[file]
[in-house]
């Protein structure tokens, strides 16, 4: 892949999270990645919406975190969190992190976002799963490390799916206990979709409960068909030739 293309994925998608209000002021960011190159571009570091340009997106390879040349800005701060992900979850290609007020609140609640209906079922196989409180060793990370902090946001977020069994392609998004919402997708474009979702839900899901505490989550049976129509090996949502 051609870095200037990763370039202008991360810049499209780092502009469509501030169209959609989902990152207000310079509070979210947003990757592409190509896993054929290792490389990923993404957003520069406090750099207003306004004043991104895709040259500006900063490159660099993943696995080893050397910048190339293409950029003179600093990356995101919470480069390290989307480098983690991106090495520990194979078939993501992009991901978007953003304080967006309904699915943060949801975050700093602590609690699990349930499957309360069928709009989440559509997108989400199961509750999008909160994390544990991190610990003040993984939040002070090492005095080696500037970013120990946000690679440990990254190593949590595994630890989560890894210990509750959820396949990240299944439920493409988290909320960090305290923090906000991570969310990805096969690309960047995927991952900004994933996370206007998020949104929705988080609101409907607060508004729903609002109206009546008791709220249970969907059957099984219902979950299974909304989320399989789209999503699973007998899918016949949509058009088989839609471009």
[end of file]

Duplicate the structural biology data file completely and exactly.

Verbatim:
[in-house]
């Protein structure tokens, strides 16, 4: 892949999270990645919406975190969190992190976002799963490390799916206990979709409960068909030739 293309994925998608209000002021960011190159571009570091340009997106390879040349800005701060992900979850290609007020609140609640209906079922196989409180060793990370902090946001977020069994392609998004919402997708474009979702839900899901505490989550049976129509090996949502 051609870095200037990763370039202008991360810049499209780092502009469509501030169209959609989902990152207000310079509070979210947003990757592409190509896993054929290792490389990923993404957003520069406090750099207003306004004043991104895709040259500006900063490159660099993943696995080893050397910048190339293409950029003179600093990356995101919470480069390290989307480098983690991106090495520990194979078939993501992009991901978007953003304080967006309904699915943060949801975050700093602590609690699990349930499957309360069928709009989440559509997108989400199961509750999008909160994390544990991190610990003040993984939040002070090492005095080696500037970013120990946000690679440990990254190593949590595994630890989560890894210990509750959820396949990240299944439920493409988290909320960090305290923090906000991570969310990805096969690309960047995927991952900004994933996370206007998020949104929705988080609101409907607060508004729903609002109206009546008791709220249970969907059957099984219902979950299974909304989320399989789209999503699973007998899918016949949509058009088989839609471009």